As the children grow, you can share resources on yoga, such as online videos and books, so they vastly improve their knowledge of the exercise. Other specific benefits of yoga include:


  • Ability to focus more – Yoga is a form of mental training that improves your brain by making you focus more, have a better memory, and boosts your self-esteem.
  • Less disruptive – Studies show that yoga children are calmer and less disruptive in school.
  • Sharper IQ – Yoga helps improve children’s brain function and, in essence, makes them perform better in school.


Bear Crawls


The bear crawl is an exercise that involves using the full body to make you move from one place to the other. You bend and take the shape of a bear as you start to crawl.


This exercise increases your coordination and strength. In addition, bear crawls tone your lower and upper body muscles, keeping them in shape.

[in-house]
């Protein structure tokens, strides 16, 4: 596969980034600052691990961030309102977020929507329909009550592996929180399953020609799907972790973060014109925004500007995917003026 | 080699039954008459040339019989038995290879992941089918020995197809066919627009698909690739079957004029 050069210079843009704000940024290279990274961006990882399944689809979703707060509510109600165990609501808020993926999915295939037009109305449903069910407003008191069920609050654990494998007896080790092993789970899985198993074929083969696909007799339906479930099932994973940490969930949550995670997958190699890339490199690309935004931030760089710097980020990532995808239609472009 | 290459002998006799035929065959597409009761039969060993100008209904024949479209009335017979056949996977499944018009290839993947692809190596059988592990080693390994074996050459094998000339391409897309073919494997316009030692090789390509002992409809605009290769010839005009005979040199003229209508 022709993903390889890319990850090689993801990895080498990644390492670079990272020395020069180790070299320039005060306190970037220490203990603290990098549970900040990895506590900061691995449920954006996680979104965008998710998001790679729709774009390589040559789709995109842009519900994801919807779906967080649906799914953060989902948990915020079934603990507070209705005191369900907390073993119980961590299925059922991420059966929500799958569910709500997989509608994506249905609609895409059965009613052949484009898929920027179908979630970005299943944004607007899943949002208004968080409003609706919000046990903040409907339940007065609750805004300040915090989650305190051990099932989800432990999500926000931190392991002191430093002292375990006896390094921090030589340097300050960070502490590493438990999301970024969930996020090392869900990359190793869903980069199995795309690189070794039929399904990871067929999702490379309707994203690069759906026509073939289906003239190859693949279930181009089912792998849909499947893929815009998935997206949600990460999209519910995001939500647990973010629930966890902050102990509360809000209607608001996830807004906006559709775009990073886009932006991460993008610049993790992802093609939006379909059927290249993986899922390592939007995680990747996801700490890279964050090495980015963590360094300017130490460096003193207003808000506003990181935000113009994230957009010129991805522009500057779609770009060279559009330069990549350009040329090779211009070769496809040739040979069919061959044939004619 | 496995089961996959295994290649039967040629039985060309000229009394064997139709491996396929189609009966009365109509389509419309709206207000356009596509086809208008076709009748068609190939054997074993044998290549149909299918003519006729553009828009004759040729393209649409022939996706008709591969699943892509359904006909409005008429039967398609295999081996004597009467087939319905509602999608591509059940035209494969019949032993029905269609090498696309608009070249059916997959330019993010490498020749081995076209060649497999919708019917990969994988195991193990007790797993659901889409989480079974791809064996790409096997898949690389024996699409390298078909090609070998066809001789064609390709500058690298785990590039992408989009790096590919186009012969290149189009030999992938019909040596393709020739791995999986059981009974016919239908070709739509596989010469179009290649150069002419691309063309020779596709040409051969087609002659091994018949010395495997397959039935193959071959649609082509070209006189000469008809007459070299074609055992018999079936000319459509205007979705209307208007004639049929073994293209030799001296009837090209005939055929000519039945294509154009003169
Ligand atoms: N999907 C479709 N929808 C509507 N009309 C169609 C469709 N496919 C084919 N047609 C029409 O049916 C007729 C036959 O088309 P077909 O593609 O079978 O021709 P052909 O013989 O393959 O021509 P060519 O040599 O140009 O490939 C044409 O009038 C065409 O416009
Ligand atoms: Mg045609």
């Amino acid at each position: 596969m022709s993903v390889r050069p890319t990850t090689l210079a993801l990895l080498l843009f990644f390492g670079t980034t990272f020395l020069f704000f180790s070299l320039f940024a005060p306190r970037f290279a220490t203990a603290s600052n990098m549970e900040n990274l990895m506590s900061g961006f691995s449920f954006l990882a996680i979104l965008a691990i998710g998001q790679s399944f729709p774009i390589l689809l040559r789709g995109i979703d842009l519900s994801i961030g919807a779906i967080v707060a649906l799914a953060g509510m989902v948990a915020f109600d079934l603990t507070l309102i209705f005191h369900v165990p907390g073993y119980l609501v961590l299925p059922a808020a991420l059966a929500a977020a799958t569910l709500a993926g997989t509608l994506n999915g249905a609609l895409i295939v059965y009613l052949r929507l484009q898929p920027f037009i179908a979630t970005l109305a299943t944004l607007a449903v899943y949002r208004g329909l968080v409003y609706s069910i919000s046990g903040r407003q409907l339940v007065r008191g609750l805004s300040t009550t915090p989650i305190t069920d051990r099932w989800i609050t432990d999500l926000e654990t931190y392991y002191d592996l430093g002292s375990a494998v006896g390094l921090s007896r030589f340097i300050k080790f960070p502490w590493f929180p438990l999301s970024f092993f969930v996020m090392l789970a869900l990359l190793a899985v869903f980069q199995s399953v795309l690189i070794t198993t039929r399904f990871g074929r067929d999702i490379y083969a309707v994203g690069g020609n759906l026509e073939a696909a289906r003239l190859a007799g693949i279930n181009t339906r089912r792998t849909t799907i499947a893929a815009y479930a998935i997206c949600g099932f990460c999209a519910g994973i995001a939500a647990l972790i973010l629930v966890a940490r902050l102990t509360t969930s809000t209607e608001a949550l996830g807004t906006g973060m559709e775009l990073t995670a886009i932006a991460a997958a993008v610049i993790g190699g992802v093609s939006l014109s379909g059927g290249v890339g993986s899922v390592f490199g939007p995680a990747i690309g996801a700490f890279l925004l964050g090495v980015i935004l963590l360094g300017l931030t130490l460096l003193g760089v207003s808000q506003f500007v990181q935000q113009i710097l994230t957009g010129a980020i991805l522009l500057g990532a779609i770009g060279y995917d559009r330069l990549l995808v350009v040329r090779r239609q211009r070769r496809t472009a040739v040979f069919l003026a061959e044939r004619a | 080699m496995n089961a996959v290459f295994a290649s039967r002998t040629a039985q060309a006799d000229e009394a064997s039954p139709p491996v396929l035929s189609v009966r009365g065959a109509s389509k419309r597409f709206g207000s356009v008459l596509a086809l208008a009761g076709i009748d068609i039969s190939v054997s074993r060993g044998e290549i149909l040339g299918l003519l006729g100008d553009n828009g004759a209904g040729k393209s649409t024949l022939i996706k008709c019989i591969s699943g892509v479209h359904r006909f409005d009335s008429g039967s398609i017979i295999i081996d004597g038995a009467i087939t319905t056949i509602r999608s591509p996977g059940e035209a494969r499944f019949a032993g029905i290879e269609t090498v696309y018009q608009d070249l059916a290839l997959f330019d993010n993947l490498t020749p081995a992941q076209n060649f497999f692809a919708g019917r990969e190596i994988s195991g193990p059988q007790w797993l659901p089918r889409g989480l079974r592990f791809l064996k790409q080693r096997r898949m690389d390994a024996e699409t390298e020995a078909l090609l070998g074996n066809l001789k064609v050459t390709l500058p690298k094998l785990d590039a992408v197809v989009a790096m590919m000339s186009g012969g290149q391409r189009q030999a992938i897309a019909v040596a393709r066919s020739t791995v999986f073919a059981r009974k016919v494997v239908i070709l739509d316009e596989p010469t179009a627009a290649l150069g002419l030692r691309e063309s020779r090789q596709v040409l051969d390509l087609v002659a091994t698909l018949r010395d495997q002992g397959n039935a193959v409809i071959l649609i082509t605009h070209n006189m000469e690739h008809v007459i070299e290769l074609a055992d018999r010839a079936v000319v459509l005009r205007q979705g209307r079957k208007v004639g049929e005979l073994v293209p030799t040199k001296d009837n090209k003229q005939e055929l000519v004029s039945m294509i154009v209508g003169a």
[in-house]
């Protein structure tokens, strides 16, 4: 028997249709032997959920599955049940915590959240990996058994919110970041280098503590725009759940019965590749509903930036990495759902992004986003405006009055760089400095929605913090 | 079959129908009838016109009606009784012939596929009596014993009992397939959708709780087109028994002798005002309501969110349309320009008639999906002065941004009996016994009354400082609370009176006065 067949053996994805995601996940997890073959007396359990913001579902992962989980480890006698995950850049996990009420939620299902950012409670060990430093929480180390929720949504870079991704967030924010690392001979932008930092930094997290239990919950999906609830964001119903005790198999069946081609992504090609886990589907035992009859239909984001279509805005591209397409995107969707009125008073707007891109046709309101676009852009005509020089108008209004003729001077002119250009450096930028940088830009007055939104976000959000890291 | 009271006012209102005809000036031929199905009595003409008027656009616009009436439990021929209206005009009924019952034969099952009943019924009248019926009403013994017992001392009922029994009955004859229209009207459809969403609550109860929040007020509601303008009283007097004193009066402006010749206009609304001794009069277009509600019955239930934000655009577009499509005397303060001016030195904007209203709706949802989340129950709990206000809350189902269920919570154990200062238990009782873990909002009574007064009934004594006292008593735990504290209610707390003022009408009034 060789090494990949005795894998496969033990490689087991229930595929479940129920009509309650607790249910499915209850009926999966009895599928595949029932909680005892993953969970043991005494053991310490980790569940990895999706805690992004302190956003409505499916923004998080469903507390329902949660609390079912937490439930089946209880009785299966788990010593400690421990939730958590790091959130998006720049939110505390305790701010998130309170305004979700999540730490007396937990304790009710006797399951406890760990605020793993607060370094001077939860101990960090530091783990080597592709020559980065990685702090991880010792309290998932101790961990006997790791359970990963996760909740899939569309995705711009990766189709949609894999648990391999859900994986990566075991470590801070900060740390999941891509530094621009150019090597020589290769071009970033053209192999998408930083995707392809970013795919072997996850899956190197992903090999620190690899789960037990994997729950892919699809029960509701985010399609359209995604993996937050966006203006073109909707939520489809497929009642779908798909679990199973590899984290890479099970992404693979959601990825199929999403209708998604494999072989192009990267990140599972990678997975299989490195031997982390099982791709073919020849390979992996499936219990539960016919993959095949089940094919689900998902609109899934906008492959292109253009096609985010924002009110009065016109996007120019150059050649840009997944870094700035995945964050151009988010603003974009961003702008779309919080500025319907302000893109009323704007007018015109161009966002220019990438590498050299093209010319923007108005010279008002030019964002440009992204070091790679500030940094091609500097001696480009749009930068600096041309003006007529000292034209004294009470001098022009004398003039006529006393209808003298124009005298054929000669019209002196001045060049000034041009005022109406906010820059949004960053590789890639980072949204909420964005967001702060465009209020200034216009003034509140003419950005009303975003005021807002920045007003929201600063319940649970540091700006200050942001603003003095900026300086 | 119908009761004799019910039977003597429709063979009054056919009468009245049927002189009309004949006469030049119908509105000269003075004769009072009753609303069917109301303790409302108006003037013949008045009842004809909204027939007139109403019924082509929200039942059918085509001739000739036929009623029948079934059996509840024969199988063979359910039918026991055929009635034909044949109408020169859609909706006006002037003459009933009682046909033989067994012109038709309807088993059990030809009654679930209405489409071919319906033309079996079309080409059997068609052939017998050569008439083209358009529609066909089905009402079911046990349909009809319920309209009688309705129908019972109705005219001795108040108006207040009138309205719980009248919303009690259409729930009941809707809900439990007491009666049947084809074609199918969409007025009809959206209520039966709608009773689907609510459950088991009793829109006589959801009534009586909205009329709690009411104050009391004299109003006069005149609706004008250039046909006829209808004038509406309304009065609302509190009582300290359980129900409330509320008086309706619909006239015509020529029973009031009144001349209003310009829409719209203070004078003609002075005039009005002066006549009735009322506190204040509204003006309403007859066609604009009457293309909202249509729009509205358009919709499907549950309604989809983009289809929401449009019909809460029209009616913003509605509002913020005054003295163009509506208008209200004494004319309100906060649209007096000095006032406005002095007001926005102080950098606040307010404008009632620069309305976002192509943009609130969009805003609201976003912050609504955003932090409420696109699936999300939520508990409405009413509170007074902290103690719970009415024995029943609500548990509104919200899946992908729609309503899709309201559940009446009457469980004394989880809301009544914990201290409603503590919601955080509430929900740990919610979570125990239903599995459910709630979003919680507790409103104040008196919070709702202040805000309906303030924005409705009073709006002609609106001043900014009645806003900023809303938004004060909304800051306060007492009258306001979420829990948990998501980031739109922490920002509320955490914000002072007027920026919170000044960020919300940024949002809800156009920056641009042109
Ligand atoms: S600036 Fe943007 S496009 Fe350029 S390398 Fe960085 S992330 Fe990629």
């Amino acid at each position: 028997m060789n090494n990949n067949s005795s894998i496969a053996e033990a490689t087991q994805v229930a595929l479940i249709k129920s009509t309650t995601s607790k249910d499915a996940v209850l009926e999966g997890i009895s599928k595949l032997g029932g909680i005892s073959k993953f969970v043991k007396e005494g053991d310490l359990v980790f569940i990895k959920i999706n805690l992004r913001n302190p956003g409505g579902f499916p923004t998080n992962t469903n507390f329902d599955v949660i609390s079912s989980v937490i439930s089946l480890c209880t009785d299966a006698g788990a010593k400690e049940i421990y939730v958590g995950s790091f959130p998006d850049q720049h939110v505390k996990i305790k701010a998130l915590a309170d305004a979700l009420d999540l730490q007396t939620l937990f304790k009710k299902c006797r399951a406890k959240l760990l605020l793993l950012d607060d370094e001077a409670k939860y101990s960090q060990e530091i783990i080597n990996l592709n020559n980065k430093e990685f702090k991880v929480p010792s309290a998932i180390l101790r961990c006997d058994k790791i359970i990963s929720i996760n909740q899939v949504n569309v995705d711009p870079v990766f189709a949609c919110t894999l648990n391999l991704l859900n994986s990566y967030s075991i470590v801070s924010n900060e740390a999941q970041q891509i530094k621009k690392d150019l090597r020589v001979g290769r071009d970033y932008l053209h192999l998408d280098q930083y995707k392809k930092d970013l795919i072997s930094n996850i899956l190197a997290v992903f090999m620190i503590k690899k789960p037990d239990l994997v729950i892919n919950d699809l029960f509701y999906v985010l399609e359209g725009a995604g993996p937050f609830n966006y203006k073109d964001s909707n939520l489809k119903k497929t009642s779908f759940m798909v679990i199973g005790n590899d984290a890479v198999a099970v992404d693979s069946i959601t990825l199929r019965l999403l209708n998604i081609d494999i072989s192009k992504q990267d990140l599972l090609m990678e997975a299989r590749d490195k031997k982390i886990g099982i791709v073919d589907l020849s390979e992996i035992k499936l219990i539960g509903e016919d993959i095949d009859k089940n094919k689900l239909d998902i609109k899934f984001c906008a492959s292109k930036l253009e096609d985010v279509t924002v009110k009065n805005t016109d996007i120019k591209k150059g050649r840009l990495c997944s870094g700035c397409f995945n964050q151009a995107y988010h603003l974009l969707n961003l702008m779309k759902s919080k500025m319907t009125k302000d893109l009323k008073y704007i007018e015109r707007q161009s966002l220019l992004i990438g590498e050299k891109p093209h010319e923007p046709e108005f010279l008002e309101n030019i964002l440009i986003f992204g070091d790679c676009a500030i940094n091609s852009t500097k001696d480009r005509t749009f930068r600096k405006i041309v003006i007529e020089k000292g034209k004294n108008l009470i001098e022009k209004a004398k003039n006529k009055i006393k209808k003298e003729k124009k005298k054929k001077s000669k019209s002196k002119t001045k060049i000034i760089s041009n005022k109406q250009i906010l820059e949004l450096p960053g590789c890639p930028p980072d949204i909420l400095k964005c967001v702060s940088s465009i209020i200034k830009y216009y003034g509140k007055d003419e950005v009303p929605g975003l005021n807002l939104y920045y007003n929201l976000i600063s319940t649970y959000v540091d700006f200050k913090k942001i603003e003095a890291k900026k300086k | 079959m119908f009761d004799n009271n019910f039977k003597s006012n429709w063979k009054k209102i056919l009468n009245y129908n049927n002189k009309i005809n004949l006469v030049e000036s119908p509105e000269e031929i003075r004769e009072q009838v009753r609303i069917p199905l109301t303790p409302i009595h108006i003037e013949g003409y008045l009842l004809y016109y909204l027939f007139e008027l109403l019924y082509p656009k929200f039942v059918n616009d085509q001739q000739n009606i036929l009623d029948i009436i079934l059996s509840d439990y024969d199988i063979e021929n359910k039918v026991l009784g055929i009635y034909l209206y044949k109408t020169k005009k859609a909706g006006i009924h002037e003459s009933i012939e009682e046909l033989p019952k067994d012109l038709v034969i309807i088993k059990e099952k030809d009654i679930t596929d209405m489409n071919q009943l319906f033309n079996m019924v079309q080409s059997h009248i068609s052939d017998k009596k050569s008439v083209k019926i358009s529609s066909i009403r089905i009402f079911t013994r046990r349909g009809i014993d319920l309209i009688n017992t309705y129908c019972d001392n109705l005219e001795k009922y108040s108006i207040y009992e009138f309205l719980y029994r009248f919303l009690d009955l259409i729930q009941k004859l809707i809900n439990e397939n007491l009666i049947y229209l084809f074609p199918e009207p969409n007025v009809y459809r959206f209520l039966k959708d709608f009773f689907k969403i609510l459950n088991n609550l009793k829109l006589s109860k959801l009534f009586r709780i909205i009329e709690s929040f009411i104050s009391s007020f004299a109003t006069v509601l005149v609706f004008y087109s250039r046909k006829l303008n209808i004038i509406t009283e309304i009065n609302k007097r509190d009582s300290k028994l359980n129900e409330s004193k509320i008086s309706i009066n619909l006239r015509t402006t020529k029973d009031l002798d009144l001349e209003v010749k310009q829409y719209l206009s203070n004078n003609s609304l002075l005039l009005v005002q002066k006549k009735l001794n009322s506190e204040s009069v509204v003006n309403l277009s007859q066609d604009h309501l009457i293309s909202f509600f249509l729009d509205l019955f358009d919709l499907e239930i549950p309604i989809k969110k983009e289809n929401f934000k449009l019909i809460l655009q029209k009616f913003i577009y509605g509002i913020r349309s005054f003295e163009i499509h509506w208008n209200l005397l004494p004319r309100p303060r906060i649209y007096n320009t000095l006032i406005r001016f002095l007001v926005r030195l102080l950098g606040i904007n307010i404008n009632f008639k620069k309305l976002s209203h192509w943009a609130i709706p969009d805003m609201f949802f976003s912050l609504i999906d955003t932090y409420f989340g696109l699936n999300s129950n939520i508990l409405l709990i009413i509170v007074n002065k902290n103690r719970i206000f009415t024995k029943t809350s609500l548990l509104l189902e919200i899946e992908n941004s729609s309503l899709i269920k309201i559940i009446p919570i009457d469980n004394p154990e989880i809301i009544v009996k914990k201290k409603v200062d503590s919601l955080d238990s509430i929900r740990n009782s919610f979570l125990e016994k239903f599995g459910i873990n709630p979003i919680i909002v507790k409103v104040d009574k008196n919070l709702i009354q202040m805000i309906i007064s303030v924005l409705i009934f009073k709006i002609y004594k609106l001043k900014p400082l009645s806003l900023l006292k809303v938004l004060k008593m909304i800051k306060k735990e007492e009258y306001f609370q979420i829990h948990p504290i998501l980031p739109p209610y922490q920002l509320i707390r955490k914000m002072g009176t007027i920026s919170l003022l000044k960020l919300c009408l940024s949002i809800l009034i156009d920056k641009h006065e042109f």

In order to make bear crawls more attractive to children, you can allow them to use their imaginations.


They can pretend to be bears in the forest trying to escape obstacles or hunt for food.


How to do the bear crawl:


Bend your body so your hands and feet can touch the ground.

Make sure to keep your arms wide enough and push your hips up into the air.

Move by stretching your right hand forward as your left leg does the same. Do vice versa to keep moving forward.





Jenco, Melissa, and News Content Editor. “Study: Physical Activity Has Cardiovascular Benefits for Young Children.”, Accessed 13 Dec. 2021.


Best, John R. “Effects of Physical Activity on Children’s Executive Function: Contributions of Experimental Research on Aerobic Exercise.” Developmental review: DR vol. 30,4 (2010): 331-551. doi:10.1016/j.dr.2010.08.001


Best, John R. “Effects of Physical Activity on Children’s Executive Function: Contributions of Experimental Research on Aerobic Exercise.” Developmental review: DR vol. 30,4 (2010): 331-551. doi:10.1016/j.dr.2010.08.001


Rasberry, Catherine N et al. “The association between school-based physical activity, including physical education, and academic performance: a systematic review of the literature.” Preventive medicine vol. 52 Suppl 1 (2011): S10-20. doi:10.1016/j.ypmed.2011.01.027